About Me
I'm a Melbourne boy, hailing from St Kilda with one ex, one current wife and four kids. Love the outdoors and making new discoveries. I cook a lot at home (cheers from wife) and do some preserving, mostly jams, pickles and fruit liqueurs. This is the diary of a cooking journey.

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Tuesday, May 15, 2007
Barbecued Salmon
My nephew went fishing a couple of weeks ago and landed a whopper, a 3.5 kg salmon. He was never going to miss, fishing as he was in a trout and salmon farm at Buxton. Not only did the fish bite hard at his bait, it also bit hard at his parents wallet, costing a massive $65 at the scales. The fish was gutted for them but not filleted and when they got home, it was placed in the freezer, awaiting a suitable occasion and me - ah, the joys of being able to cook. Don't get me wrong, my sister-in-law is an excellent cook and is a dab hand at preparing fish straight from the boat, all the way to the pan, but a large, whole salmon is a daunting thing indeed.

So this Mother's day I was asked to cook this enormous fish for our extended family, but what to do? I had never cooked with a fish so large before and there was no fish kettle to cook it in, if there was, I almost certainly would have carefully poached it. I cast around for information when I saw not so much a recipe, but a simple technique for dealing with a large fish. First, the fish had to be filleted. I've seen the odd person do this at the fishmongers and elsewhere, with large fish, they usually insert the knife at the top of the fish, using the dorsal fin for a guide, working their way through along the entire length.

Well that seemed like a good idea, but then after making a long cut I realized that the dorsal fins on a salmon aren't really long enough to be a good guide and the result was one badly butchered fillet. Time for a rethink. I've been filleting fish all my life and I normally start the cut at the head and slide my knife down along the fish using the internal bones as a guide for the knife, so that's what I did and an almost perfect fillet was the result.

Then I got some aluminium foil, a double thickness, a bit longer than the fillets and laid the fillet on the foil, skin side down, then crimped up the sides all around, but not enclosing the fish, ensuring that any juices couldn't run away. Next I seasoned the fish, heavily with salt and generously with pepper, then I melted 200 g butter and to this added a great big handful of chopped dill and parsley and painted some of this on the fish and left it at room temperature for an hour, to take on flavour.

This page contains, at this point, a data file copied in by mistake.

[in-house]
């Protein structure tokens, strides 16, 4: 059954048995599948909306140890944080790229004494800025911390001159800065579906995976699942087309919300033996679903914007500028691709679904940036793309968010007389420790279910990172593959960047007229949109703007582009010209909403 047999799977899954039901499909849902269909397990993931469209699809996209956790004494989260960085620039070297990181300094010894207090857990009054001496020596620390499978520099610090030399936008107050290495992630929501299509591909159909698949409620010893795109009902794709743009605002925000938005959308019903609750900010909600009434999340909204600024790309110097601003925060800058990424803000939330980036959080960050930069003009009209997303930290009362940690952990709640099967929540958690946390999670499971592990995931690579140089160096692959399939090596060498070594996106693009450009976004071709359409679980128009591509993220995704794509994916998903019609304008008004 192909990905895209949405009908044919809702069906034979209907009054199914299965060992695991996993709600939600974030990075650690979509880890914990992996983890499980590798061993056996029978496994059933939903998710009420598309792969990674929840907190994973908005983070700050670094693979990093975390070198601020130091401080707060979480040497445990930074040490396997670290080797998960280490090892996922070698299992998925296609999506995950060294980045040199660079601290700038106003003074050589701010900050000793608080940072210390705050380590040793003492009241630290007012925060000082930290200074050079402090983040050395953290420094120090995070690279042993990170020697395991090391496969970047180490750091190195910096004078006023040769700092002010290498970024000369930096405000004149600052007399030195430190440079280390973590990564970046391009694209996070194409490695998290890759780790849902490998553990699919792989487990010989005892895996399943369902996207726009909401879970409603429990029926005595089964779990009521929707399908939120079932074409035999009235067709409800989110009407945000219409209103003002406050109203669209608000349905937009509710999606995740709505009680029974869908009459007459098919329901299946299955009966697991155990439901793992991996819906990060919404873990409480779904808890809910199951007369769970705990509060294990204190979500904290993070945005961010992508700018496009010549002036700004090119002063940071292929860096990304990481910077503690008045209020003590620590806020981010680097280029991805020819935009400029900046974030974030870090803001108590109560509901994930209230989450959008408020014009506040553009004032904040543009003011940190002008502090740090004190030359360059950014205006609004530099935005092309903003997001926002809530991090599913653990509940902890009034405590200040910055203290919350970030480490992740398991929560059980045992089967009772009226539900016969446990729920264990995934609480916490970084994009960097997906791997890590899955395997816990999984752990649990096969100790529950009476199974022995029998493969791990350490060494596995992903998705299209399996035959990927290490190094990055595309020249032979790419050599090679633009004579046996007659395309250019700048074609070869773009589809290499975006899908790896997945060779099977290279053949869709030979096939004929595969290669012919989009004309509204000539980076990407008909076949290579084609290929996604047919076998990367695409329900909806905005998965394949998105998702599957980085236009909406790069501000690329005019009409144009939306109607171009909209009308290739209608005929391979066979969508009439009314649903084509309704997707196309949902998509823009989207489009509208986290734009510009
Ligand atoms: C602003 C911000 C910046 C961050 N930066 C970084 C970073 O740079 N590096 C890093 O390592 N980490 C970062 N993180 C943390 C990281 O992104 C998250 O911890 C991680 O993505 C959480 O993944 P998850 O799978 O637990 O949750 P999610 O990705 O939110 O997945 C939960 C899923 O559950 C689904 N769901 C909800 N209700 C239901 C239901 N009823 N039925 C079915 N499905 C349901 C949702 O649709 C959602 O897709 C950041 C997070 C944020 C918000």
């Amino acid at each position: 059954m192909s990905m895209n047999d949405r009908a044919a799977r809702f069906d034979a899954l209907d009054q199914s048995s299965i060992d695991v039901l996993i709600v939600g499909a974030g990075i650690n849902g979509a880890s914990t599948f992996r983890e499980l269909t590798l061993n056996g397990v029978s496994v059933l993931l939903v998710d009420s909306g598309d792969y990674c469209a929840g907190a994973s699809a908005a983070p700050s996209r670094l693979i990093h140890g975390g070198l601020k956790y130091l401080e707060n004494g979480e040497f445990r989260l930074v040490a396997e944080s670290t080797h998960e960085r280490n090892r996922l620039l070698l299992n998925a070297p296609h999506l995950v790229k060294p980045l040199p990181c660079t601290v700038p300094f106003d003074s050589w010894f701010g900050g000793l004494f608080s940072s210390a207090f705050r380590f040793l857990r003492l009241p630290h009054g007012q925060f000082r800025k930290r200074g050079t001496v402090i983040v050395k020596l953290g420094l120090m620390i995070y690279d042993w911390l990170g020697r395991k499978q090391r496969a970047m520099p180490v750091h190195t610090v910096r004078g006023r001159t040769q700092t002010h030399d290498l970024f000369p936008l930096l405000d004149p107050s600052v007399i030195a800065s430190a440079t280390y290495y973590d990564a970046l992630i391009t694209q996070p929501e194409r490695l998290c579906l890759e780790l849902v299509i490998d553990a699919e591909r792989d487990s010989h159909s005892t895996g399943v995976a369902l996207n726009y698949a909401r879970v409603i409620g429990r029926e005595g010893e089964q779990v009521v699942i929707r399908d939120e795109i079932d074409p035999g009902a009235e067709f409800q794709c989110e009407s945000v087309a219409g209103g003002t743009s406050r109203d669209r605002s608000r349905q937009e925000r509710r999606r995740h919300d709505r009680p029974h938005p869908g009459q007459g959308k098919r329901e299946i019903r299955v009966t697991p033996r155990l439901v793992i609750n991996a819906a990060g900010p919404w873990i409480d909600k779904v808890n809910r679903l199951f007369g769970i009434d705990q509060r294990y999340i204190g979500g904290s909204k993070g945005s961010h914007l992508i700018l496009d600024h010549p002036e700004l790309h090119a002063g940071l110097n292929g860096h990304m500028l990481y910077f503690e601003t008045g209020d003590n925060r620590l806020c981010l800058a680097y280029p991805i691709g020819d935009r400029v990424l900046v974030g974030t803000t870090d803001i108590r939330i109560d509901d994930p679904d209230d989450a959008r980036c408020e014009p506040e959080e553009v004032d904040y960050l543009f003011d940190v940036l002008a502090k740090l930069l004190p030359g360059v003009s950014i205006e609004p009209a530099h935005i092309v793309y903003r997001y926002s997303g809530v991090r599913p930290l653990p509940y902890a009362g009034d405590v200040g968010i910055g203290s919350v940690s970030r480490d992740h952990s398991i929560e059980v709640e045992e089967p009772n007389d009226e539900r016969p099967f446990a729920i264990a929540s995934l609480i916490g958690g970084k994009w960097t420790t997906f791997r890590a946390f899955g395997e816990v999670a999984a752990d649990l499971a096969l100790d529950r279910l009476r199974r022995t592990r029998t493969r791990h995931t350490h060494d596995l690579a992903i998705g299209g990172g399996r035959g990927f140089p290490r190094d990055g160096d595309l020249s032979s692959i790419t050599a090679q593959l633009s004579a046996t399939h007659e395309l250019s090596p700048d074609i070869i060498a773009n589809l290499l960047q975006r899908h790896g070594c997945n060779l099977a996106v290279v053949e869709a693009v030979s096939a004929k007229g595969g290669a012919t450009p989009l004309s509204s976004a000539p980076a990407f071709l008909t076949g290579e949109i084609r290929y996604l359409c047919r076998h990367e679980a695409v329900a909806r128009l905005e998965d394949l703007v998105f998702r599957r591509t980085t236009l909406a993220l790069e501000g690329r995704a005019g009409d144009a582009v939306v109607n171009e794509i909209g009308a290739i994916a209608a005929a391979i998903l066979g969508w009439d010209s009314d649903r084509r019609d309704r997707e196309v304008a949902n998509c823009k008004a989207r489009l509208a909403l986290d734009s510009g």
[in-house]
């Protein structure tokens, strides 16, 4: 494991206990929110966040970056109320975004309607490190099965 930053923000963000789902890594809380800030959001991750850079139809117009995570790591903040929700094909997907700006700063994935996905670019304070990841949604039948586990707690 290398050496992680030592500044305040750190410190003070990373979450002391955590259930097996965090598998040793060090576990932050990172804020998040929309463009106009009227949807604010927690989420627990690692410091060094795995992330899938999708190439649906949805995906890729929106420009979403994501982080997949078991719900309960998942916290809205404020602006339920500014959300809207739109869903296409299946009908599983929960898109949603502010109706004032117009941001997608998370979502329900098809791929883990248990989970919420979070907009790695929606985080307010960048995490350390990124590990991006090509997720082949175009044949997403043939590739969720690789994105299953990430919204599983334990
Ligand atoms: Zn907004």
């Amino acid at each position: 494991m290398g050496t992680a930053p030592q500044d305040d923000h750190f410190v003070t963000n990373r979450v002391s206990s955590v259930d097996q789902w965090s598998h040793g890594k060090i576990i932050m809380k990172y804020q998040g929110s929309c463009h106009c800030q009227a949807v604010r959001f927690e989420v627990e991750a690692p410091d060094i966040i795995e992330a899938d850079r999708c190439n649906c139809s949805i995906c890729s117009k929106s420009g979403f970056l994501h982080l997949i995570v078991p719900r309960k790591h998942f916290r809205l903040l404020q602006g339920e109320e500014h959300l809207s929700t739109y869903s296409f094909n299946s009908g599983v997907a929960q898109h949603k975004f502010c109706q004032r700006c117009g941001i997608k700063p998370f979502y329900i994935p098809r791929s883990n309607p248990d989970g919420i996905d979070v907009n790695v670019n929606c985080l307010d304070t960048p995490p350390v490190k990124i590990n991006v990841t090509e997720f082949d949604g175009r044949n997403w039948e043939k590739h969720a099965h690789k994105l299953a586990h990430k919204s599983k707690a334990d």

The barbecue was heated up on the grill bar side with the hood down and when it was hot, the foil packages were placed directly on the grill bars and the heat turned to low under the fish, the side burners were off, the hood was pulled down. I checked every five minutes and basted the fillets with the herbed butter until they were cooked through, which took about 20-25 minutes and the temperature under the hood was a fairly constant 125 c.

Do you know how it is when you try something for the first time and when you come to try it, the result is more delicious than you expected? My first taste of the fish was amazing, it was juicy and succulent with a mild herb flavour, one taste was definitely not enough. There was even a confirmed meat eater there who, well, tolerated fish, but ate up his entire portion and didn't eat the meat that had been specially cooked for him. I love it when a dish works out like that, and the bonus - I made four mums very happy.

Autism Awareness Week

Every day this week I'm going to point to a post that highlights some aspect of autism. Today's post was written by a father of an autistic child and tells poignantly how he actually felt about his child when autism was diagnosed and the subsequent journey and epiphany he later had.

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  posted at 7:06 am

At 7:40 pm, Blogger Jeanne said...

Wow - that's a giant bloody fish! And well done you fo filleting. The biggest thing I've attempted to fillet was a sea bass and that's hardly a comparison! Fish on the BBQ can be so so successful if yuo just give it a bit of thought and I love your idea. We have often done a whole salmon (filleted and butterflied by the fishmonger, clearly!) on the bbq, skin side down, lid off and just baste, baste, baste. Yum.

At 12:55 am, Blogger MyKitchenInHalfCups said...

Well, very deep subject ...
Thanks for showing me another beautiful father. When I worked with children & their families in the hospital it could be easy to get tripped up by the people who just never seemed to get it. Then there where the beautiful families that made everything worth while.
Salmon ... did I (probably) tell you about the fresh salmon we caught in Alaska and cooked on a beach fire on a lake an hours float plane ride from the nearest road! Your salmon sounds close to that one.

At 11:31 pm, Anonymous Anonymous said...

Ahh, I think this is the best way to enjoy freshly caught fish, barbequed in foil envelopes that can be torn open later by the lucky recipient! If the meat-eater has never been fortunate enough to try fish this way, then I'm not surprised he enjoyed this experience :)

At 12:50 pm, Blogger Daisy said...

MMM...delicious. We had Cajun style catfish tonight, but I love salmon!


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